The tech segments of the stock market were a mixed bag today. The reason, this time at least, had nothing to do with technology and everything to do with medication. Oh, and Red Hat posted an operating profit, for whatever that's worth.The Dow closed on Friday at 10,604.59, down 110 points from Thursday but only minus 19 points from last Friday's close. The Big Board had its worst moment of the week on Tuesday's close -- when the bell rang, the index closed at 10,596 points that day. The Nasdaq ended Friday and closed out the week at 2034.23, dropping almost 24 points from yesterday, but ending another week on the plus side, up by 30 points from last Friday's close.
Surprisingly enough, tech stocks weren't the whipping boys for this week's Dow decline. Those honors went instead to the normally stable and dependable drug companies. The market edged lower on news that Merck & Co. will miss its second-quarter and full-year earnings forecasts due to disappointing sales of its arthritis medication Vioxx, and the conditions of foreign markets.
Paul McManus of John Hancock's Core Equity Fund provided a CNN reporter with the double-edged quote of the day on the drug company decline: "If you can't hide in drugs, where can you hide?" Something, we're sure, that many tech investors have been asking themselves as they witnessed their securities plummet late last year. Make that a vicodin with a codeine sidecar, please.
Red Hat in the blackRed Hat Linux made big headlines everywhere this week with its announcement of a $600,000 operating profit for this quarter. Announcing profits in a market segment that, according to industry doomsayers, will never make a dime, should be cause for celebration. For Red Hat, it meant that it was time to take a beating: Analysts at Hambrecht & Quist and Goldman Sachs downgraded the stock, noting that Red Hat's sales have actually dropped from the last quarter.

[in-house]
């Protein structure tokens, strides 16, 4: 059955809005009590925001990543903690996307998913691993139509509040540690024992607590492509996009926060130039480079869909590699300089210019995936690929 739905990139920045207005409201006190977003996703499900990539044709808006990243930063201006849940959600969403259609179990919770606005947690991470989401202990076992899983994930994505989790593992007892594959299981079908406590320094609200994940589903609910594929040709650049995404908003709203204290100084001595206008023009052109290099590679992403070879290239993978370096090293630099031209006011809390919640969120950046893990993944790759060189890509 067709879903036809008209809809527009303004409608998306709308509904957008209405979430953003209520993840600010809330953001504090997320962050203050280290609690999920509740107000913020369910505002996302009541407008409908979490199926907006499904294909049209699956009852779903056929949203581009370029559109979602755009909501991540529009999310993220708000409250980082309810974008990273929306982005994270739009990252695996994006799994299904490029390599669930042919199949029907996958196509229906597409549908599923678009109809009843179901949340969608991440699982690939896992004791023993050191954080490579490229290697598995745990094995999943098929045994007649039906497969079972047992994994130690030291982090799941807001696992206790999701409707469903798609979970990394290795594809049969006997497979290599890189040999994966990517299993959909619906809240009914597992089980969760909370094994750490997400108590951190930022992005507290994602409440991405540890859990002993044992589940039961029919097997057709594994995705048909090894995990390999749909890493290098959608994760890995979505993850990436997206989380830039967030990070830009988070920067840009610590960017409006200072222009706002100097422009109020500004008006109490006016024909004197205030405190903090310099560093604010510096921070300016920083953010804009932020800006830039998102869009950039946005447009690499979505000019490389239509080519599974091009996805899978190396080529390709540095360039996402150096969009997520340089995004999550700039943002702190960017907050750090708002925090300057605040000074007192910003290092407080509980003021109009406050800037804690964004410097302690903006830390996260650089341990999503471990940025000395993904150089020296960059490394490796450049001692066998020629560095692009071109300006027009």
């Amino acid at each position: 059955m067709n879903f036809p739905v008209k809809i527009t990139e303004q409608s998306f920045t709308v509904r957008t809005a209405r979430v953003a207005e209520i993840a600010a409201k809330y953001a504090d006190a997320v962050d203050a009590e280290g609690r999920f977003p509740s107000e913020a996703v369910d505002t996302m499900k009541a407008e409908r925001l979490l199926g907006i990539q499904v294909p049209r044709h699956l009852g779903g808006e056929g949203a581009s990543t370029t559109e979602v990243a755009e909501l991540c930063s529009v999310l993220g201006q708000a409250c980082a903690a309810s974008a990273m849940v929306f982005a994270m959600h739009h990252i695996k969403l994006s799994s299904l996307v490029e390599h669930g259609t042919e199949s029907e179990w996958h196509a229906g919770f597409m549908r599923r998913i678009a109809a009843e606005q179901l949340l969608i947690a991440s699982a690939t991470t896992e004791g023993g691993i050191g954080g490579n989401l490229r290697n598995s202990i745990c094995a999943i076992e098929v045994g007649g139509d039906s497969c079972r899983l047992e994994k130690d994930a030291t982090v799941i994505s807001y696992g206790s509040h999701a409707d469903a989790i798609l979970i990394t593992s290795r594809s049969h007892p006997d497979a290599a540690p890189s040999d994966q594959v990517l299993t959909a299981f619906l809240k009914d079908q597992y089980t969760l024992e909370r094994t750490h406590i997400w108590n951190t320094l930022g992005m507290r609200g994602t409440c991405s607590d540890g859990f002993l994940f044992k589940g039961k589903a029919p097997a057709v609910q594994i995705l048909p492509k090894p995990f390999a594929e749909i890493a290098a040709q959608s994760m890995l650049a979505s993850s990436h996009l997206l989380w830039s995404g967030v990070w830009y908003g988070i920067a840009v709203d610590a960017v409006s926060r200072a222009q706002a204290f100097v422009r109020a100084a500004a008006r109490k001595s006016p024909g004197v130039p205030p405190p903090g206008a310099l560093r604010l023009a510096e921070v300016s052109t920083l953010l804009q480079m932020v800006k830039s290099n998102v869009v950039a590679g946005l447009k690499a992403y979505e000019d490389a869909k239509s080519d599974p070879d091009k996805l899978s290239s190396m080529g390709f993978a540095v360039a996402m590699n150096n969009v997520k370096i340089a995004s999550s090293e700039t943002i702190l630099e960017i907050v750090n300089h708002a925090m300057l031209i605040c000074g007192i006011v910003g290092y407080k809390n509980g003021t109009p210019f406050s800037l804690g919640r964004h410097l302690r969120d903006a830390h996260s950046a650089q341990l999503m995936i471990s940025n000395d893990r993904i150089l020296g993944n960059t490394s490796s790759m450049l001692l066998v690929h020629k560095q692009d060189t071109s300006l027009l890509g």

The company's announcement may eventually bring it more than it bargained for. The accounting method -- called pro forma -- used to divine that profit announcement exclude items like one-time chargers for mergers and restructuring activities. Pro forma results go against the grain of Generally Accepted Accounting Principals (GAAP) that the U.S. Securities and Exchange Commission requires companies to use for their filings with that agency. When going by GAAP -- or what the Red Hat profit announcement called "on a reported basis" -- the company had a net loss of $27.6 million, or about 16 cents per share.
The SEC is investigating several companies for possible deception through the use of pro forma financial results. While Red Hat is not one of those companies under investigation, that the regulatory agency is looking into such results should be taken for what it is: A warning shot across the bow of public companies hoping to spruce up their public image during the economic downturn.
LynuxWorks beats a retreat
Embedded Linux software and service provider LynuxWorks has withdrawn its plans for an initial public offering (IPO). In a June 21 letter to the SEC, the San Jose, Calif.-based company said it had chosen to abort its planned IPO "due to general market conditions." LynuxWorks, apparently content not to elaborate further upon this decision, did not return telephone calls seeking comment.
Apple bitten by lawsuit
Apple Computer this week was hit with a patent-infringement lawsuit. Document processing company Pitney Bowes claims that one of its patents comprises the key technology in Apple's now-discontinued line of LaserWrite printers. Pitney Bowes has similar lawsuits pending against Xerox, Lexmark, and NEC, and recently settled with Hewlett-Packard, who ended up paying $400 million in damages.
Dateline: Big Blue
IBM this week received a green light from the European Commission to buy Informix Corp's database division. The EC issued a statement saying that its investigation has shown that IBM's share of the global distributed database management systems market does not raise any antitrust concerns. IBM's purchase of the Informix datbase business is valued at $1 billion.
Back in the land of Linux, the company teamed up with Trustix AS to release a joint product by the name of GoldBox. GoldBox was described as a turn-key IT infrastructure based on Linux, "the fastest growing operating systems for servers."
Change of guard at Borland
Borland Software Corporation on Friday announced the promotion of Frederick A. Ball to the office of executive vice president. In addition to his new role as excecutive VP, Ball will do double duty as the company's chief financial officer. Borland offers a range of development products; for the Linux platform it promotes a rapid application development environment under the name Kylix, and a "Kylix-compatible" version of Delphi 6.
Here's how Open Source and related techs ended this week on Wall Street:
|Company Name||Symbol||6/22 Close||6/15 Close|
|Borland Software Int'l||BORL||13.36||13.40|
|Merlin Software Tech.||MLSW.OB||0.16||0.125|
|VA Linux Systems||LNUX||2.94||2.79|
|Wind River Systems||WIND||18.00||21.00|